Michael graduated with a BA Hons in History at Melbourne University, and an MA in History at Monash University, before coming to the UK on a Commonwealth Scholarship in 1985 to begin a PhD. Essex opened up many new vistas. His first book, Masculinity and the British Organization Man since 1945 (Oxford, 1994) was informed by his supervisor Paul Thompson’s work on life stories, memory and generational change, while Leonore Davidoff sparked an interest in the historical study of masculinity which bore early fruit in an edited collection with John Tosh, Manful Assertions. Masculinities in Britain since 1800 (Routledge, 1991). From the late 1990s his interests increasingly moved from gender to the study of psychoanalysis, biography and personal testimony, resulting in a series of methodological articles in History Workshop Journal, Social History and other journals on the historical study of subjectivity and emotions. These interests have coalesced in a series of recent projects exploring aspects of family life and the First World War. His 2009 book, The Secret Battle. Emotional Survival in the Great War (Manchester) drew on letters, diaries and memoirs to investigate psychological aspects of the conflict in the relationships between young British civilian soldiers and their mothers. Since 2009 his interest centred on the longer-term emotional legacies of the First World War. A project, funded by a British Academy small grant, is investigating the war’s impact on concepts and experiences of childhood in Britain between the wars. He is also undertaking a personal history of the aftermath, looking across the twentieth century and three generations of family life in Australia. Essex is part of the AHRC/HLF First World War Engagement Centre 'Everyday Lives in War. Experience and Memory of the First World War', and during 2015 and 2016 his colleague Rachel Duffett and Michael will be involved in community events related to personal experiences and legacies of the conflict.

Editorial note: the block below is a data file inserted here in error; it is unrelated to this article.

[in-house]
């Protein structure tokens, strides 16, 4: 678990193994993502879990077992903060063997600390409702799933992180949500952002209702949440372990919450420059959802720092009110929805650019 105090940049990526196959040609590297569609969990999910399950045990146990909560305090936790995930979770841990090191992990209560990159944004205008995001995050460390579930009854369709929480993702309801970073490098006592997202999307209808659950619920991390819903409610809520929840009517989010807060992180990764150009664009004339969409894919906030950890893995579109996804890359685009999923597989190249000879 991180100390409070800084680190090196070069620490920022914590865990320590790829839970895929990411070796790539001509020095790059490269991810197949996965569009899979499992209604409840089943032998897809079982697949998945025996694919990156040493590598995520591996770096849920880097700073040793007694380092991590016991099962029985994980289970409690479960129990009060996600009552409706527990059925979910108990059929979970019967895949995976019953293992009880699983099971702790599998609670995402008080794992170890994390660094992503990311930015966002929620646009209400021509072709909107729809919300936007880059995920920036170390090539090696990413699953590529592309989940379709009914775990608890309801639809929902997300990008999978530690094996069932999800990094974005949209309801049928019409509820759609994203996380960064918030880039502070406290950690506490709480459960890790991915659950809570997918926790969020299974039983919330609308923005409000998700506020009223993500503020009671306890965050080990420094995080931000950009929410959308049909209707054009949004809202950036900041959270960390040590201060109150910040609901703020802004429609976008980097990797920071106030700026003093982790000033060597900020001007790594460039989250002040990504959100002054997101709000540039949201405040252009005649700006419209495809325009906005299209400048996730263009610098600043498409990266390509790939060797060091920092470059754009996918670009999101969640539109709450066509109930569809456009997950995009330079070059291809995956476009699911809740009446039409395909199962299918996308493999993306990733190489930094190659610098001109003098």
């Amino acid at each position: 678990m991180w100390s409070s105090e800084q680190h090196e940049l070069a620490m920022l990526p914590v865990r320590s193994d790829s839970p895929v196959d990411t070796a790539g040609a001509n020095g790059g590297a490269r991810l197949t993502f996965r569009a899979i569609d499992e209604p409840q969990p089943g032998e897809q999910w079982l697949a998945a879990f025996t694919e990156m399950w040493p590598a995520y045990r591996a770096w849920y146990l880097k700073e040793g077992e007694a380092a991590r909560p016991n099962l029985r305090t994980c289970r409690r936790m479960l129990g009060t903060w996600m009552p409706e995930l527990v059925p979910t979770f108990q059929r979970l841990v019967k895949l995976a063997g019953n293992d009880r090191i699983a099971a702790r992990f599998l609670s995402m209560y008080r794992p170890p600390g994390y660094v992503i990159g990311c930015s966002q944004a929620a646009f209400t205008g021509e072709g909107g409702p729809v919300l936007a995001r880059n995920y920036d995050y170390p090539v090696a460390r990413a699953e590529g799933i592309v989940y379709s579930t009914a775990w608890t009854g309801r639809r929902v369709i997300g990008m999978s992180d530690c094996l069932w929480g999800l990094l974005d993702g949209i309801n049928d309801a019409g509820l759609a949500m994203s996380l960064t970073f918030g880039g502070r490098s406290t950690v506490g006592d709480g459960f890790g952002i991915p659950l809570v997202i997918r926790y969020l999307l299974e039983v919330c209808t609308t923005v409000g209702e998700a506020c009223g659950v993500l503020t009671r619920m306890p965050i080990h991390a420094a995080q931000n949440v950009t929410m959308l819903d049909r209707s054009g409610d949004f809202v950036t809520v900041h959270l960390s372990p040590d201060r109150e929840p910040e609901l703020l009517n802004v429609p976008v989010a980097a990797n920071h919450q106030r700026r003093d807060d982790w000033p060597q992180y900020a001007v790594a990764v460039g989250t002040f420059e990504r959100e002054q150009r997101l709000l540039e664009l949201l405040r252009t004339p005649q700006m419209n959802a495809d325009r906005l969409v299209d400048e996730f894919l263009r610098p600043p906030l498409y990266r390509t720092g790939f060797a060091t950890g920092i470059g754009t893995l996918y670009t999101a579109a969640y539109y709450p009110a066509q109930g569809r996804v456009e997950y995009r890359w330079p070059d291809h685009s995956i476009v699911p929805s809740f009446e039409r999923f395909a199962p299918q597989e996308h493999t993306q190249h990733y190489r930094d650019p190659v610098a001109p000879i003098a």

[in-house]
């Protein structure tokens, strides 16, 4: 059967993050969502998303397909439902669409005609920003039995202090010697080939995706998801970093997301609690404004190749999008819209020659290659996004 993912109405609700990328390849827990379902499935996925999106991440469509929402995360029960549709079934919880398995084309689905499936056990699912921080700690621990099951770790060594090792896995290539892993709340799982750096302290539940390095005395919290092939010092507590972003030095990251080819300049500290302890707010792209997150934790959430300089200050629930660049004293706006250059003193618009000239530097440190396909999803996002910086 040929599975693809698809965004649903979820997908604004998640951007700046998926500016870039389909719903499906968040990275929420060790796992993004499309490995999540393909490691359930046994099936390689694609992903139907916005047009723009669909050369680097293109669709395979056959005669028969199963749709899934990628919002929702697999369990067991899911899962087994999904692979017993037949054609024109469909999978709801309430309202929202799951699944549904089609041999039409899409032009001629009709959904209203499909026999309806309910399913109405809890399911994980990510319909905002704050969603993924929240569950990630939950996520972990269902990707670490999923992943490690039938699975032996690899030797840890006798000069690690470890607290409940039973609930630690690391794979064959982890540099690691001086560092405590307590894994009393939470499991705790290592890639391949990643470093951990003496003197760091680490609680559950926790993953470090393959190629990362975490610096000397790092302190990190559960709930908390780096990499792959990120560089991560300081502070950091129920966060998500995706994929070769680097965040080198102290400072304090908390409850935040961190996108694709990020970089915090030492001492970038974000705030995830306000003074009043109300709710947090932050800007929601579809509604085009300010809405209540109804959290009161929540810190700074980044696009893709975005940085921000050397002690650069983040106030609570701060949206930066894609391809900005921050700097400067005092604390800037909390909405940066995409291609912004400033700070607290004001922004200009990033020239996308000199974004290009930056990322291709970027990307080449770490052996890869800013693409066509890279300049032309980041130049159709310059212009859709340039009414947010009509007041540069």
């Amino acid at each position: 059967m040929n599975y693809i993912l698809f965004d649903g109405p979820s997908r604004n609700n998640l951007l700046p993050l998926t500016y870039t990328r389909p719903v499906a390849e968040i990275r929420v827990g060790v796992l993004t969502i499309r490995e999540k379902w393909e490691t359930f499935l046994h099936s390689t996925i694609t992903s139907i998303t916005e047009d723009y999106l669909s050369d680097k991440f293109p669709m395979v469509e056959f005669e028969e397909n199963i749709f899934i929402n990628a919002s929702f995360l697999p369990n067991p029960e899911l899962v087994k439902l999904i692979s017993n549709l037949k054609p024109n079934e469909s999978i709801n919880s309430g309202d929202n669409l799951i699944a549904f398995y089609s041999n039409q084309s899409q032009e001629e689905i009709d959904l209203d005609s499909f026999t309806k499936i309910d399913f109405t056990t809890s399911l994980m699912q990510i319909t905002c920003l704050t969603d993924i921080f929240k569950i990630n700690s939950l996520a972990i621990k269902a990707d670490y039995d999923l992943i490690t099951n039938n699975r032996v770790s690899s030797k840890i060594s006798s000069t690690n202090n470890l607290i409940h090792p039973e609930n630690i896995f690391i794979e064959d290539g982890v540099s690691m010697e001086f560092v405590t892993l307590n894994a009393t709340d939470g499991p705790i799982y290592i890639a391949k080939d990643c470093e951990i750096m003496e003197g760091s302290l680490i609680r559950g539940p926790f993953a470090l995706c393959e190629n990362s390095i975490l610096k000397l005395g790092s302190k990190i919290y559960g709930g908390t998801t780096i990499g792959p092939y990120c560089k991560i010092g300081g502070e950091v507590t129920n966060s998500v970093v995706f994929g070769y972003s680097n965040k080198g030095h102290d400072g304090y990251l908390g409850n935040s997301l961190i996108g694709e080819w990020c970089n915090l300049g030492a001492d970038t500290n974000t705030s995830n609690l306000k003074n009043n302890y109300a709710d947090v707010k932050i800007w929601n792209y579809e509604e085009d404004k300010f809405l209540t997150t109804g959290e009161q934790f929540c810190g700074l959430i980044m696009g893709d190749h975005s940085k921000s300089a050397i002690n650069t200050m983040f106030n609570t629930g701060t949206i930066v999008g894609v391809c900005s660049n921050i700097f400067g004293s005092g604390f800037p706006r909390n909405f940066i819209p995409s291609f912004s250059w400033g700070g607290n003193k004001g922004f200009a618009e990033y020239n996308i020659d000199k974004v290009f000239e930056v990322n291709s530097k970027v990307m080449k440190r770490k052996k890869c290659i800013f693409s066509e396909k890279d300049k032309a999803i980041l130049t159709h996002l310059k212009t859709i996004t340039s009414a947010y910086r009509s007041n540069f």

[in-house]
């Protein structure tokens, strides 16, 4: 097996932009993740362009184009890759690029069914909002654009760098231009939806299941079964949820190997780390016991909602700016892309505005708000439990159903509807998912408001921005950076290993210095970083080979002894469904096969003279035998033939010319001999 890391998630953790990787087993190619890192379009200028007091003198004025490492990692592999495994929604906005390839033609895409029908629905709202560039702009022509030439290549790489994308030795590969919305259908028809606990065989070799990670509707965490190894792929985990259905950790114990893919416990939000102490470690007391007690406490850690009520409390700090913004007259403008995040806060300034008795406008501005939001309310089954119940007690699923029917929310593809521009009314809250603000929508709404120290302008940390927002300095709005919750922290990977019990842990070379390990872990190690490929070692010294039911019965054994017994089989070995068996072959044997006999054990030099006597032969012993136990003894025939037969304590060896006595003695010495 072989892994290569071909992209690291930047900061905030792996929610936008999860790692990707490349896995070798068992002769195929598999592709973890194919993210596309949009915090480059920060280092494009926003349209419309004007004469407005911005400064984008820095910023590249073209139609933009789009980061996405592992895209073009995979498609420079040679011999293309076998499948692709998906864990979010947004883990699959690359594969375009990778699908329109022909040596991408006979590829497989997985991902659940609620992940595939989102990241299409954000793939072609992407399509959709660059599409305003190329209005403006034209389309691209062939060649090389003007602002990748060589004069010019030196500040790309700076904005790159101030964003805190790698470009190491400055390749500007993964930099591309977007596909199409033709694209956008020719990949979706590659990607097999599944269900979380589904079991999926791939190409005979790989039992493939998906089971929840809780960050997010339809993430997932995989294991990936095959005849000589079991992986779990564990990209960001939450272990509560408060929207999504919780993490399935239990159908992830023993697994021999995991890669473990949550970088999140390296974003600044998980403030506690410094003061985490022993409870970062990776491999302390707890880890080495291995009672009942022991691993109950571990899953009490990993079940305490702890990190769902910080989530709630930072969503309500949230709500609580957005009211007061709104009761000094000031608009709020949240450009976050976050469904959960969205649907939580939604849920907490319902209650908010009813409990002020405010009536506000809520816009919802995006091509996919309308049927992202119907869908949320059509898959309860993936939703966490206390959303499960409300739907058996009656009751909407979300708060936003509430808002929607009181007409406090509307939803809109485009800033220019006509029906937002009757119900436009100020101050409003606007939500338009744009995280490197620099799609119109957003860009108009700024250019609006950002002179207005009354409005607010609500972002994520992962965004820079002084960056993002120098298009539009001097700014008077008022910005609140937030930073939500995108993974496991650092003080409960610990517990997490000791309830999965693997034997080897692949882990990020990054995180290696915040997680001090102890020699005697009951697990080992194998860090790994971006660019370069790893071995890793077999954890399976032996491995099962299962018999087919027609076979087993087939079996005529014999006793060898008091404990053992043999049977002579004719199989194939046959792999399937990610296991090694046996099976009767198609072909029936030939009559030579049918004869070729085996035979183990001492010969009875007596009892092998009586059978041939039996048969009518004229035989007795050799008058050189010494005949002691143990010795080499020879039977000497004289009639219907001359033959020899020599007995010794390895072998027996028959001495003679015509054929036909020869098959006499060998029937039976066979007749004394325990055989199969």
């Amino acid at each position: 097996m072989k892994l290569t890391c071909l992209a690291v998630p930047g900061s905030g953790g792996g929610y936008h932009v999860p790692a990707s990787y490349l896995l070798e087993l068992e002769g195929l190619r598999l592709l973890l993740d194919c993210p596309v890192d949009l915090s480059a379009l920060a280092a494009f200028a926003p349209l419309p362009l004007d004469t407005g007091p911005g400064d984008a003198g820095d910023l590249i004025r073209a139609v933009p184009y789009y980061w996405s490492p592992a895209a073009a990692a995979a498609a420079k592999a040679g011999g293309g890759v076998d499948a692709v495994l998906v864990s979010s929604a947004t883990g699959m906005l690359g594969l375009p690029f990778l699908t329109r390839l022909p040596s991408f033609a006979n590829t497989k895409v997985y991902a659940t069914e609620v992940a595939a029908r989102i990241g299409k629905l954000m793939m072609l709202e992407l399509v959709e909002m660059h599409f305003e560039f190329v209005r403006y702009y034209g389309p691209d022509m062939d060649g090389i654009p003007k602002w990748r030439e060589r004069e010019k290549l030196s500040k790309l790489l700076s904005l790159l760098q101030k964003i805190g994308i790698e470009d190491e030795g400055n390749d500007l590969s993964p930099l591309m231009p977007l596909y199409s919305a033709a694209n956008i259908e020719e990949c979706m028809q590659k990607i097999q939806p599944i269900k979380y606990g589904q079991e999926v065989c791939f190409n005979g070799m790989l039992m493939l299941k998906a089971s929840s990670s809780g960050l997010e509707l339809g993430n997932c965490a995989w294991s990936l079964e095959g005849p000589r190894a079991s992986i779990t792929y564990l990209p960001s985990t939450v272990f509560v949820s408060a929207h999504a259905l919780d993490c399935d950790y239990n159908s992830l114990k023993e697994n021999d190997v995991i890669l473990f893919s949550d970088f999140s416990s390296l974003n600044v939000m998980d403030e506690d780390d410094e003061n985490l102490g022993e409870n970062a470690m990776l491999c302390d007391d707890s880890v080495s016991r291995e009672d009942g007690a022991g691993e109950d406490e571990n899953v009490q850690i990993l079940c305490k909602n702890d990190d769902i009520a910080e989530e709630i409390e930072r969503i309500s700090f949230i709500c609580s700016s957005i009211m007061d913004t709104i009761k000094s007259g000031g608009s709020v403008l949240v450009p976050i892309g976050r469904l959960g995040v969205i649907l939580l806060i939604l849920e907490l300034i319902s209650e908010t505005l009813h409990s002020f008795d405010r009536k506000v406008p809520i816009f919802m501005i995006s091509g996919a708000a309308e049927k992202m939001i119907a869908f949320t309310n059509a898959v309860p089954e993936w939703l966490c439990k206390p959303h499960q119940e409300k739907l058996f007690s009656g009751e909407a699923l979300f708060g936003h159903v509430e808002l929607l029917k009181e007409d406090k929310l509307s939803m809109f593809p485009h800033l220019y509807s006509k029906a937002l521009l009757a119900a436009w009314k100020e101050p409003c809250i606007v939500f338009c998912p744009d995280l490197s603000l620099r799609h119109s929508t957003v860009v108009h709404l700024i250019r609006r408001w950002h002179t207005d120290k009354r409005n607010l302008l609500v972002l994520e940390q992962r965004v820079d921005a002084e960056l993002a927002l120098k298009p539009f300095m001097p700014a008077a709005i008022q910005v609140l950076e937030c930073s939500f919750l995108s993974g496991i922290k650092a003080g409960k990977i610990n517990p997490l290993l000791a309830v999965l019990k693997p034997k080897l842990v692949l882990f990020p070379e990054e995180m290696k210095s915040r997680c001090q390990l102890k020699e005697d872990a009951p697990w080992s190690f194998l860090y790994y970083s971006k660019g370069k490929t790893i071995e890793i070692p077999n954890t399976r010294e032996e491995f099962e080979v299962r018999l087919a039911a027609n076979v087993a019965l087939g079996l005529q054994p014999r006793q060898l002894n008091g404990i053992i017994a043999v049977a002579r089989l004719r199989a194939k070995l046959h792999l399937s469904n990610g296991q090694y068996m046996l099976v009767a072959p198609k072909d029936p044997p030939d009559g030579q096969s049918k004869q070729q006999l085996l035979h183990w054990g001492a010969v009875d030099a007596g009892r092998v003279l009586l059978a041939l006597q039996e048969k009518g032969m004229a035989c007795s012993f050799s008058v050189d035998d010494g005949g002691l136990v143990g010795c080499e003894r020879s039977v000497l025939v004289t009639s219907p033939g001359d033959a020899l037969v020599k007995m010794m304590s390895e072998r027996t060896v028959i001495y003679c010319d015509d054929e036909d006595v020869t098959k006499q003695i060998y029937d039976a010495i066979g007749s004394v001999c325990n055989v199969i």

The Generation Between: growing up in the aftermath of war, Britain 1918-1939
This research investigates the emotional impact of the First World War on children born in Britain in the 1920s. This was a generation which had no direct experience of the conflict, but whose parents carried its traces in their minds and on their bodies. The project focuses on three aspects of the war’s legacy in relation to children. Firstly, oral history interviews with the children of First World War soldiers, now aged in their late 80s and 90s was undertaken. Secondly, investigations in how ‘experts’ in child psychology, psychoanalysis and child guidance perceived the war’s effects on children. Thirdly, Rachel Duffett is investigating the war’s legacy in interwar children’s’ culture, particularly through toys. Our objective is to reconstruct, through family life, ‘expert’ opinion and children’s culture, the various ways in which the First World War inhabited the lives of the successor generation.
The project has received funding from the British Academy and is linked to the AHRC/HLF First World War Engagement Centre at the University of Hertfordshire, 'Everyday Lives in War. Experience and Memory of the First World War'
A video lecture on the research, 'Growing up in the aftermath: Childhood and family relationships between the wars', is available from the British Psychological Society
The Secret Battle. Emotional Survival in the Great War, Manchester University Press, Manchester, 2009. See below for commentaries
Edited with T.G. Ashplant and G.Dawson, Commemorating War: The Politics of Memory,Transaction Publishers, New Jersey, 2004.
Masculinity and the British Organization Man Since 1945, ,Oxford University Press, Oxford, 1994, pp. ix-259
Edited with J.Tosh, Manful Assertions. Masculinities in Britain since 1800, Routledge, London, 1991, pp. x-221.